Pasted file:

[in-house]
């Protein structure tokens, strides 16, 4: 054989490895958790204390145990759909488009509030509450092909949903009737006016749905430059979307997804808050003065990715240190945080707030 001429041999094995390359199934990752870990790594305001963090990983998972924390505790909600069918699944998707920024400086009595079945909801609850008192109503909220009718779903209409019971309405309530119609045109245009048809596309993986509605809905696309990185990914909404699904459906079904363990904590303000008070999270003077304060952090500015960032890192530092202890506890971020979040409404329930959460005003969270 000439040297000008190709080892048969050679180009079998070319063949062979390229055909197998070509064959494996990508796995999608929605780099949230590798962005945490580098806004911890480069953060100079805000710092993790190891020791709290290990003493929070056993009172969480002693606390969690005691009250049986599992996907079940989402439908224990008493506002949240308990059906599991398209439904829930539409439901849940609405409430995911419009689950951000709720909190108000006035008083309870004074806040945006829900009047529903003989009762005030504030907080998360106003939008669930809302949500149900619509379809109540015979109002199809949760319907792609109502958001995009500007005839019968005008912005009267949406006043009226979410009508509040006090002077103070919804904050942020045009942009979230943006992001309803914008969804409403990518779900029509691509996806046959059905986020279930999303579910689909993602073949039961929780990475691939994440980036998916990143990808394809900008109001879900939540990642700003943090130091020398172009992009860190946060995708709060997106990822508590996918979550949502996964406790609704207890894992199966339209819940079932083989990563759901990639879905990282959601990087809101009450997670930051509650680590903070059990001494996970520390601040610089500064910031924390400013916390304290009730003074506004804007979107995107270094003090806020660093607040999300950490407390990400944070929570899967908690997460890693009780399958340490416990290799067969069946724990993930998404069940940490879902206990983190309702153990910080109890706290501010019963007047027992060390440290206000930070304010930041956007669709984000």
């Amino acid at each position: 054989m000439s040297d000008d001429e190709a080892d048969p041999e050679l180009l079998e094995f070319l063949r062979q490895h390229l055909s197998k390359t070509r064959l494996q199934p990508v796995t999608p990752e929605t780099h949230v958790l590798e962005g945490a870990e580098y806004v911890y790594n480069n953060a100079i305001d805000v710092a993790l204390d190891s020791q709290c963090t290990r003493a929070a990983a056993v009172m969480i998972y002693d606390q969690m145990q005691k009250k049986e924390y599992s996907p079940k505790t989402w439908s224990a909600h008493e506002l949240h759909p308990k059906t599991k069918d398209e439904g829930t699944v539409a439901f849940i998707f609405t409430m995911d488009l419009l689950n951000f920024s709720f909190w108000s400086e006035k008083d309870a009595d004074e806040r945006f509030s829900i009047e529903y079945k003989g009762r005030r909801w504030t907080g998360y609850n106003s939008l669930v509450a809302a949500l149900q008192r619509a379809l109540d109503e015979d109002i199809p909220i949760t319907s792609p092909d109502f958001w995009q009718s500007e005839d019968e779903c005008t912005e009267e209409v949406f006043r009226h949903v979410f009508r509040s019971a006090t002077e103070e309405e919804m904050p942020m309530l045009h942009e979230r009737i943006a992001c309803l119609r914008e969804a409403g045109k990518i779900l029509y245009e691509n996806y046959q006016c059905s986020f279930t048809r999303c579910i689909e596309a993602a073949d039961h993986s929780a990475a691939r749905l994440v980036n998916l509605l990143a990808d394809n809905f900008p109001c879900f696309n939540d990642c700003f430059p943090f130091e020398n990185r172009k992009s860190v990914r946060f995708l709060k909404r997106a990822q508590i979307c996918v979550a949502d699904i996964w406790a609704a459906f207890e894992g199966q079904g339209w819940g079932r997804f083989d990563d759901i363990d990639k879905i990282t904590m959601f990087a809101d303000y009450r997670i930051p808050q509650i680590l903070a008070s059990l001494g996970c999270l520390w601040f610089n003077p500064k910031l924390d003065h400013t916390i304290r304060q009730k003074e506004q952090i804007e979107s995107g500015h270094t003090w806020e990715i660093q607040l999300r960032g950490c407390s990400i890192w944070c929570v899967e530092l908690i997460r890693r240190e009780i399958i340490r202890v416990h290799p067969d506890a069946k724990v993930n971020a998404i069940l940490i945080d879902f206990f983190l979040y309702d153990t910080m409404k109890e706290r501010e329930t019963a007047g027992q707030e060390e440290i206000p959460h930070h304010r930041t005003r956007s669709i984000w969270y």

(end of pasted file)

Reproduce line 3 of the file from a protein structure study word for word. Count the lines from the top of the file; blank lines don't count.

């Amino acid at each position: 054989m000439s040297d000008d001429e190709a080892d048969p041999e050679l180009l079998e094995f070319l063949r062979q490895h390229l055909s197998k390359t070509r064959l494996q199934p990508v796995t999608p990752e929605t780099h949230v958790l590798e962005g945490a870990e580098y806004v911890y790594n480069n953060a100079i305001d805000v710092a993790l204390d190891s020791q709290c963090t290990r003493a929070a990983a056993v009172m969480i998972y002693d606390q969690m145990q005691k009250k049986e924390y599992s996907p079940k505790t989402w439908s224990a909600h008493e506002l949240h759909p308990k059906t599991k069918d398209e439904g829930t699944v539409a439901f849940i998707f609405t409430m995911d488009l419009l689950n951000f920024s709720f909190w108000s400086e006035k008083d309870a009595d004074e806040r945006f509030s829900i009047e529903y079945k003989g009762r005030r909801w504030t907080g998360y609850n106003s939008l669930v509450a809302a949500l149900q008192r619509a379809l109540d109503e015979d109002i199809p909220i949760t319907s792609p092909d109502f958001w995009q009718s500007e005839d019968e779903c005008t912005e009267e209409v949406f006043r009226h949903v979410f009508r509040s019971a006090t002077e103070e309405e919804m904050p942020m309530l045009h942009e979230r009737i943006a992001c309803l119609r914008e969804a409403g045109k990518i779900l029509y245009e691509n996806y046959q006016c059905s986020f279930t048809r999303c579910i689909e596309a993602a073949d039961h993986s929780a990475a691939r749905l994440v980036n998916l509605l990143a990808d394809n809905f900008p109001c879900f696309n939540d990642c700003f430059p943090f130091e020398n990185r172009k992009s860190v990914r946060f995708l709060k909404r997106a990822q508590i979307c996918v979550a949502d699904i996964w406790a609704a459906f207890e894992g199966q079904g339209w819940g079932r997804f083989d990563d759901i363990d990639k879905i990282t904590m959601f990087a809101d303000y009450r997670i930051p808050q509650i680590l903070a008070s059990l001494g996970c999270l520390w601040f610089n003077p500064k910031l924390d003065h400013t916390i304290r304060q009730k003074e506004q952090i804007e979107s995107g500015h270094t003090w806020e990715i660093q607040l999300r960032g950490c407390s990400i890192w944070c929570v899967e530092l908690i997460r890693r240190e009780i399958i340490r202890v416990h290799p067969d506890a069946k724990v993930n971020a998404i069940l940490i945080d879902f206990f983190l979040y309702d153990t910080m409404k109890e706290r501010e329930t019963a007047g027992q707030e060390e440290i206000p959460h930070h304010r930041t005003r956007s669709i984000w969270y």